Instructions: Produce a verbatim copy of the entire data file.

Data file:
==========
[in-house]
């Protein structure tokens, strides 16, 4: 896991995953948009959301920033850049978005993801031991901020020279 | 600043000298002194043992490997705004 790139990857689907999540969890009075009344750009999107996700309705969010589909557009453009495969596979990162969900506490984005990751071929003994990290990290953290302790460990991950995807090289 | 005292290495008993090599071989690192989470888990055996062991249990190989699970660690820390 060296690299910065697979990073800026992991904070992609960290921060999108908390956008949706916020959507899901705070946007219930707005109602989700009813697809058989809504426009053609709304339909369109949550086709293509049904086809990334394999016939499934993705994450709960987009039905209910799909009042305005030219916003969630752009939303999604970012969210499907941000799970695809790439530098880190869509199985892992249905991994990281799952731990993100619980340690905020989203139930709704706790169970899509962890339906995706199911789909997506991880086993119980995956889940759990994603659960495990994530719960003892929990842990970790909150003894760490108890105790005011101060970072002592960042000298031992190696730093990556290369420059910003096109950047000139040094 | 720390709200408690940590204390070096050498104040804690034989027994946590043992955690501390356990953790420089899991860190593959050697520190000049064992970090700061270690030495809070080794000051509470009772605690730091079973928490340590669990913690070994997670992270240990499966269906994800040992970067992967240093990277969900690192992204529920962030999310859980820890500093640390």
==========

[in-house]
């Protein structure tokens, strides 16, 4: 896991995953948009959301920033850049978005993801031991901020020279 | 600043000298002194043992490997705004 790139990857689907999540969890009075009344750009999107996700309705969010589909557009453009495969596979990162969900506490984005990751071929003994990290990290953290302790460990991950995807090289 | 005292290495008993090599071989690192989470888990055996062991249990190989699970660690820390 060296690299910065697979990073800026992991904070992609960290921060999108908390956008949706916020959507899901705070946007219930707005109602989700009813697809058989809504426009053609709304339909369109949550086709293509049904086809990334394999016939499934993705994450709960987009039905209910799909009042305005030219916003969630752009939303999604970012969210499907941000799970695809790439530098880190869509199985892992249905991994990281799952731990993100619980340690905020989203139930709704706790169970899509962890339906995706199911789909997506991880086993119980995956889940759990994603659960495990994530719960003892929990842990970790909150003894760490108890105790005011101060970072002592960042000298031992190696730093990556290369420059910003096109950047000139040094 | 720390709200408690940590204390070096050498104040804690034989027994946590043992955690501390356990953790420089899991860190593959050697520190000049064992970090700061270690030495809070080794000051509470009772605690730091079973928490340590669990913690070994997670992270240990499966269906994800040992970067992967240093990277969900690192992204529920962030999310859980820890500093640390």